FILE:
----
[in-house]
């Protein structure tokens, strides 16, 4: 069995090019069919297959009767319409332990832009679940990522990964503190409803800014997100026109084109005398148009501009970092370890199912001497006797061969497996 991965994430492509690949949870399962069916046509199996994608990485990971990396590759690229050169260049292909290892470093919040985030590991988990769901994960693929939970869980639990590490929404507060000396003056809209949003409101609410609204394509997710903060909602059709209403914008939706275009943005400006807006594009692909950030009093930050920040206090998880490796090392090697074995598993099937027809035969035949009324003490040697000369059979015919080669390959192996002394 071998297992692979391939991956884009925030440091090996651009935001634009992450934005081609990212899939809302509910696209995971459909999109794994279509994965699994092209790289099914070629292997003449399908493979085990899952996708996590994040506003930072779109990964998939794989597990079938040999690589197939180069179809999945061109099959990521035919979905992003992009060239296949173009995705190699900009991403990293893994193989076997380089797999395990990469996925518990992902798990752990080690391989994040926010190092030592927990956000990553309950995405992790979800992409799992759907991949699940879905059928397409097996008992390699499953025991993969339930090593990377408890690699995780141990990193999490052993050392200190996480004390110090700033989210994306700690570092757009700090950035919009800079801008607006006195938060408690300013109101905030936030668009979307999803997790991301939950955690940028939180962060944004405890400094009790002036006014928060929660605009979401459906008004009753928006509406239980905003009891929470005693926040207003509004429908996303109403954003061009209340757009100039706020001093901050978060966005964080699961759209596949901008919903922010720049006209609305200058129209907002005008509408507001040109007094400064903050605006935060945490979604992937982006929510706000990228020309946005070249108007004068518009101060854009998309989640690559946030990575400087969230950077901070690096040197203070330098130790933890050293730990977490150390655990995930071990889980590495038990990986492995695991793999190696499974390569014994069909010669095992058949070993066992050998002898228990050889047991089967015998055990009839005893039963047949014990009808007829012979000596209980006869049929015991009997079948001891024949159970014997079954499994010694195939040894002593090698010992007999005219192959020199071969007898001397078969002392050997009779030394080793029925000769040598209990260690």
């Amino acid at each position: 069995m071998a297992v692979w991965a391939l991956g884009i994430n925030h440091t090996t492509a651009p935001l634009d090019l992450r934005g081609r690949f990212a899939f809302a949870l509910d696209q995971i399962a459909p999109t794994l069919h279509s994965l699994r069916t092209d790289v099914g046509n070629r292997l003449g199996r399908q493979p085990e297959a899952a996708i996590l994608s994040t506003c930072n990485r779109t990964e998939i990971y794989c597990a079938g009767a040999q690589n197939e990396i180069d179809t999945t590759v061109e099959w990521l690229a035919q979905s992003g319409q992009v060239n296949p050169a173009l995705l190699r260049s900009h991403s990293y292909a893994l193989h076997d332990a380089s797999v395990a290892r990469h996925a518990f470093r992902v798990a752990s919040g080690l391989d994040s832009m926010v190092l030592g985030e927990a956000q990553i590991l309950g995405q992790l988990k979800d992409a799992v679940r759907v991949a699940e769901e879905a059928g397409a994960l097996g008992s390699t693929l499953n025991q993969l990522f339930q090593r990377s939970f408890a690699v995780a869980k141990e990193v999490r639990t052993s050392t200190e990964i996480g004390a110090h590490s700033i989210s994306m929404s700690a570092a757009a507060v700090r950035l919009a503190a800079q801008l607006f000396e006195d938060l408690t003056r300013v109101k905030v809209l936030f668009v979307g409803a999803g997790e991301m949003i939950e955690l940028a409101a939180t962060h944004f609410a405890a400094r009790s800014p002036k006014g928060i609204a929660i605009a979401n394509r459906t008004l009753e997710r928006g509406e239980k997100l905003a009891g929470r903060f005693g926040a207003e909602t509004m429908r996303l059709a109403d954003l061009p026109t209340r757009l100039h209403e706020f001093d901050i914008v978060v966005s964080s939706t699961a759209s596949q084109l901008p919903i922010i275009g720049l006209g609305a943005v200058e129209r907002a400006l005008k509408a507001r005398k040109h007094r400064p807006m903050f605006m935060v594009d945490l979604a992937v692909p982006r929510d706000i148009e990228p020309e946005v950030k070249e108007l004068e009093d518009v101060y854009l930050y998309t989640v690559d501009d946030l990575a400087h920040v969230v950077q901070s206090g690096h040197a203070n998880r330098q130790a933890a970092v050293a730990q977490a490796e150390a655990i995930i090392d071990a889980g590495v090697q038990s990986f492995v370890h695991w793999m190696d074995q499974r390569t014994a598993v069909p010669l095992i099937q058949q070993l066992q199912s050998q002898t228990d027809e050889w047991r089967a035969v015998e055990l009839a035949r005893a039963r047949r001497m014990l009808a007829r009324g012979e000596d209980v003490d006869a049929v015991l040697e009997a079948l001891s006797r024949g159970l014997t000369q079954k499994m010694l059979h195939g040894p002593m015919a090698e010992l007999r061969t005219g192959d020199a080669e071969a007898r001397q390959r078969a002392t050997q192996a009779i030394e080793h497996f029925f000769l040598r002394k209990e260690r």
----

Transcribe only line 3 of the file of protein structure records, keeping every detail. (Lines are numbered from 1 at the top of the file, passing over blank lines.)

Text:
């Amino acid at each position: 069995m071998a297992v692979w991965a391939l991956g884009i994430n925030h440091t090996t492509a651009p935001l634009d090019l992450r934005g081609r690949f990212a899939f809302a949870l509910d696209q995971i399962a459909p999109t794994l069919h279509s994965l699994r069916t092209d790289v099914g046509n070629r292997l003449g199996r399908q493979p085990e297959a899952a996708i996590l994608s994040t506003c930072n990485r779109t990964e998939i990971y794989c597990a079938g009767a040999q690589n197939e990396i180069d179809t999945t590759v061109e099959w990521l690229a035919q979905s992003g319409q992009v060239n296949p050169a173009l995705l190699r260049s900009h991403s990293y292909a893994l193989h076997d332990a380089s797999v395990a290892r990469h996925a518990f470093r992902v798990a752990s919040g080690l391989d994040s832009m926010v190092l030592g985030e927990a956000q990553i590991l309950g995405q992790l988990k979800d992409a799992v679940r759907v991949a699940e769901e879905a059928g397409a994960l097996g008992s390699t693929l499953n025991q993969l990522f339930q090593r990377s939970f408890a690699v995780a869980k141990e990193v999490r639990t052993s050392t200190e990964i996480g004390a110090h590490s700033i989210s994306m929404s700690a570092a757009a507060v700090r950035l919009a503190a800079q801008l607006f000396e006195d938060l408690t003056r300013v109101k905030v809209l936030f668009v979307g409803a999803g997790e991301m949003i939950e955690l940028a409101a939180t962060h944004f609410a405890a400094r009790s800014p002036k006014g928060i609204a929660i605009a979401n394509r459906t008004l009753e997710r928006g509406e239980k997100l905003a009891g929470r903060f005693g926040a207003e909602t509004m429908r996303l059709a109403d954003l061009p026109t209340r757009l100039h209403e706020f001093d901050i914008v978060v966005s964080s939706t699961a759209s596949q084109l901008p919903i922010i275009g720049l006209g609305a943005v200058e129209r907002a400006l005008k509408a507001r005398k040109h007094r400064p807006m903050f605006m935060v594009d945490l979604a992937v692909p982006r929510d706000i148009e990228p020309e946005v950030k070249e108007l004068e009093d518009v101060y854009l930050y998309t989640v690559d501009d946030l990575a400087h920040v969230v950077q901070s206090g690096h040197a203070n998880r330098q130790a933890a970092v050293a730990q977490a490796e150390a655990i995930i090392d071990a889980g590495v090697q038990s990986f492995v370890h695991w793999m190696d074995q499974r390569t014994a598993v069909p010669l095992i099937q058949q070993l066992q199912s050998q002898t228990d027809e050889w047991r089967a035969v015998e055990l009839a035949r005893a039963r047949r001497m014990l009808a007829r009324g012979e000596d209980v003490d006869a049929v015991l040697e009997a079948l001891s006797r024949g159970l014997t000369q079954k499994m010694l059979h195939g040894p002593m015919a090698e010992l007999r061969t005219g192959d020199a080669e071969a007898r001397q390959r078969a002392t050997q192996a009779i030394e080793h497996f029925f000769l040598r002394k209990e260690r």